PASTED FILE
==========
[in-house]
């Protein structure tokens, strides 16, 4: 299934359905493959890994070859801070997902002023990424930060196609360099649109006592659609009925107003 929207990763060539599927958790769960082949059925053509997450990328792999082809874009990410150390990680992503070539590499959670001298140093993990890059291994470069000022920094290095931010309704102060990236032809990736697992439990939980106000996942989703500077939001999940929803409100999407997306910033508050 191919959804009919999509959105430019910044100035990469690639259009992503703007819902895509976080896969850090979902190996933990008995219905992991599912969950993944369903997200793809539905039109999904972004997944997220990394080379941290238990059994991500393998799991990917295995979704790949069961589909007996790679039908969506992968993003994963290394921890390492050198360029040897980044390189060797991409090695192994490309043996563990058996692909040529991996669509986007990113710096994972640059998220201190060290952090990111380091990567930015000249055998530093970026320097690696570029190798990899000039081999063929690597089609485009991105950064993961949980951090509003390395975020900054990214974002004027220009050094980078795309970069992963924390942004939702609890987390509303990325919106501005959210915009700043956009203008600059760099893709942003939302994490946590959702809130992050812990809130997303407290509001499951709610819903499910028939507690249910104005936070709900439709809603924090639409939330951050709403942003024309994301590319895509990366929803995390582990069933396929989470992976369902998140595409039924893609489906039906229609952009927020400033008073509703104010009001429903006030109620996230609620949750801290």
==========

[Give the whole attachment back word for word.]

[in-house]
């Protein structure tokens, strides 16, 4: 299934359905493959890994070859801070997902002023990424930060196609360099649109006592659609009925107003 929207990763060539599927958790769960082949059925053509997450990328792999082809874009990410150390990680992503070539590499959670001298140093993990890059291994470069000022920094290095931010309704102060990236032809990736697992439990939980106000996942989703500077939001999940929803409100999407997306910033508050 191919959804009919999509959105430019910044100035990469690639259009992503703007819902895509976080896969850090979902190996933990008995219905992991599912969950993944369903997200793809539905039109999904972004997944997220990394080379941290238990059994991500393998799991990917295995979704790949069961589909007996790679039908969506992968993003994963290394921890390492050198360029040897980044390189060797991409090695192994490309043996563990058996692909040529991996669509986007990113710096994972640059998220201190060290952090990111380091990567930015000249055998530093970026320097690696570029190798990899000039081999063929690597089609485009991105950064993961949980951090509003390395975020900054990214974002004027220009050094980078795309970069992963924390942004939702609890987390509303990325919106501005959210915009700043956009203008600059760099893709942003939302994490946590959702809130992050812990809130997303407290509001499951709610819903499910028939507690249910104005936070709900439709809603924090639409939330951050709403942003024309994301590319895509990366929803995390582990069933396929989470992976369902998140595409039924893609489906039906229609952009927020400033008073509703104010009001429903006030109620996230609620949750801290």